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David Davis resigns (sort of)

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William Crawley | 16:59 UK time, Thursday, 12 June 2008

david_davis_080315.276.jpgIn a move that is (to my knowledge, at least) unprecedented in the history of British politics, David Davis, the shadow home secretary, has resigned as an MP to force a by-election in his own constituency as a test of support for his own party's opposition to the new 42-day anti-terror legislation. (Watch here.) Presumably, the Labour Party could decide to simply stand aside from this by-election and allow Mr Davis to be re-elected. That would put Mr Davis back in the House, but would it evacuate his gesture of political power?


  • Comment number 1.

    Good on David Davis.

    I've been following this news since it broke today.
    Frankly I don't much agree with the comments of MPs, BBC reporters, or 'the pundits'. I am really not interested in the Westminster village ego masturbation.

    Until David Davis today NO-ONE has been listening to the British public. We are sick of being ignored and getting very, very angry.

  • Comment number 2.

    Whether David Davis is re-elected as a result of an election victory or because others stand aside, he has at least highlighted the fact that government is intended to serve the people of a nation rather than itself. Democratic governments are not elected to do as they please, but to do as they have promised.

  • Comment number 3.

    This comment was removed because the moderators found it broke the house rules. Explain.

  • Comment number 4.

    William you need to read the history of the Unionist protest against the Anglo-Irish Agreement by all the unionist politicians, hardly unprecedented.

  • Comment number 5.

    Puritan, you are right to point out the resignation of the then 15 Unionist MPs in 1986; I remember the moment very clearly. And at least five other MPs have resigned in the 20th century -- the first I can identify was the resignation in 1912 of George Lansbury, the Labour MP for Bow and Bromley, who resigned as a gesture of support for the suffragette movement. Other MPs have resigned over issues including nuclear defence and Europe (typically in opposition to their own party's views). But I am not aware of a front bench figure of this standing resigning IN DEFENCE of his party's vote on an issue. Admittedly, that's a fairly circumscribed sense of 'unprecedented', but this is certainly a page-turn moment in Westminster affairs.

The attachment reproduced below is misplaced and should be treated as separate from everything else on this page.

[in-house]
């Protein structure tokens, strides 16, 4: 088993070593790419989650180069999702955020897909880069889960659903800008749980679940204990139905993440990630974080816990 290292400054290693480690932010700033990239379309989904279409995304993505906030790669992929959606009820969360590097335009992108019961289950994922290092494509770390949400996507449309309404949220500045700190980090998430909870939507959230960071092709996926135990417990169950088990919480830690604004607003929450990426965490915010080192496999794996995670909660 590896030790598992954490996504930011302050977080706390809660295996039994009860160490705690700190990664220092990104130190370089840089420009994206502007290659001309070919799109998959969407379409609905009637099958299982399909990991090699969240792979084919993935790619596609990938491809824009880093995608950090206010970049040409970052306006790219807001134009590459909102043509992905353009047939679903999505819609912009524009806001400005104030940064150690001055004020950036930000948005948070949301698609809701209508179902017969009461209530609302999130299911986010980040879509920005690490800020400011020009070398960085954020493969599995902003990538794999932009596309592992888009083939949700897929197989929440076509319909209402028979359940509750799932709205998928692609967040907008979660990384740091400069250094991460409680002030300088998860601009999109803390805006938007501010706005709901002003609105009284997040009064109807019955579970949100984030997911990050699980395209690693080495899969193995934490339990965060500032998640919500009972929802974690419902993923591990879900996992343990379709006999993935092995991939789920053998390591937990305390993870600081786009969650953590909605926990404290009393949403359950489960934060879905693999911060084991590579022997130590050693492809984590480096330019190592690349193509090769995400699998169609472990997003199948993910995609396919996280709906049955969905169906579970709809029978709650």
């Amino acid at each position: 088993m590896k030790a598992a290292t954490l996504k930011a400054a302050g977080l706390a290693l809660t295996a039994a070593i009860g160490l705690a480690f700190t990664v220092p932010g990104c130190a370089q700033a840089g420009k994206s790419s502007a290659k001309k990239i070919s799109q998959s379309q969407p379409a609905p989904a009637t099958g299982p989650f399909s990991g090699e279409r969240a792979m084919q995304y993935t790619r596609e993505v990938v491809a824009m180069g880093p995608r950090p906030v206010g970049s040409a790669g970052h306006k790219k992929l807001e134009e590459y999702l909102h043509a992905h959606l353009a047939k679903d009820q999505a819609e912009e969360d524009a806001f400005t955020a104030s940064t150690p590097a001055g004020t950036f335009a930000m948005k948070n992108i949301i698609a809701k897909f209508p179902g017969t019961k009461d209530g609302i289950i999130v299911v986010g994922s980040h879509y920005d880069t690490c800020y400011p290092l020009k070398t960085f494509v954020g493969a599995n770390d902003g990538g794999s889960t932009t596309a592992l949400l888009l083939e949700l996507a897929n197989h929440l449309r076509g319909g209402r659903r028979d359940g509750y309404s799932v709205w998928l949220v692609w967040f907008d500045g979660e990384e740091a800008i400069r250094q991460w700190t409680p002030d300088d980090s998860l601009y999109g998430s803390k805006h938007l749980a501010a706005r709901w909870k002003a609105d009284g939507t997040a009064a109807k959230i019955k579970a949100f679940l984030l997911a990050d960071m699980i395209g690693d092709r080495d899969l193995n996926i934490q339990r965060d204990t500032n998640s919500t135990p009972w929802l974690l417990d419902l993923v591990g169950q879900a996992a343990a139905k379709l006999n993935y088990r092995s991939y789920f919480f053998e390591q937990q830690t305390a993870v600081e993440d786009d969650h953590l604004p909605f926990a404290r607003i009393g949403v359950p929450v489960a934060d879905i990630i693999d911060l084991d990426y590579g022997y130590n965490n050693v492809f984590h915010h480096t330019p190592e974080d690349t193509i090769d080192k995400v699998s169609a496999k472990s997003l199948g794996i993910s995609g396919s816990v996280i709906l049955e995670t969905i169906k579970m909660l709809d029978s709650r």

• Comment number 6.

    The lead up to the by-election will focus attention on the drift that Mr Davis highlights. This is the important thing as it could help change the 'tenor of the times', which are taking on an increasingly bullying nature. The campaigns of Martin Bell against sleaze and George Galloway against the invasion of Iraq gave opportunities for their constituents to make a point over single issues. They were important bell-weathers at the time.
    And the points Mr Davis makes are well founded. It is certainly true, for example, that many senior police officers tend to act without much concern for civil liberties over the DNA data base. A big vote for Davis might make them review their position - or at least stimulate some political action over the matter.
    Perhaps a recognition that individuals feel threatened and and are made uncomfortable by the campaigns of commercial organisations will be highlighted too. Take the licencing arm of the BBC, which ran the thuggish and patronising 'Get one or Get done' campaign not so long ago and currently brags about its database. Here is a Big Brother that needs taking down a peg or two.

  • Comment number 7.

    If Labour stands aside, then it may suggest that they have lost their stomach for by-elections. With Lib-Dem support, they could make a strong challenge for the seat.
    Otherwise, I can't see the logic in Davis' actions. Unless he is tired of Cameron's style of opposition.

    Graham Veale


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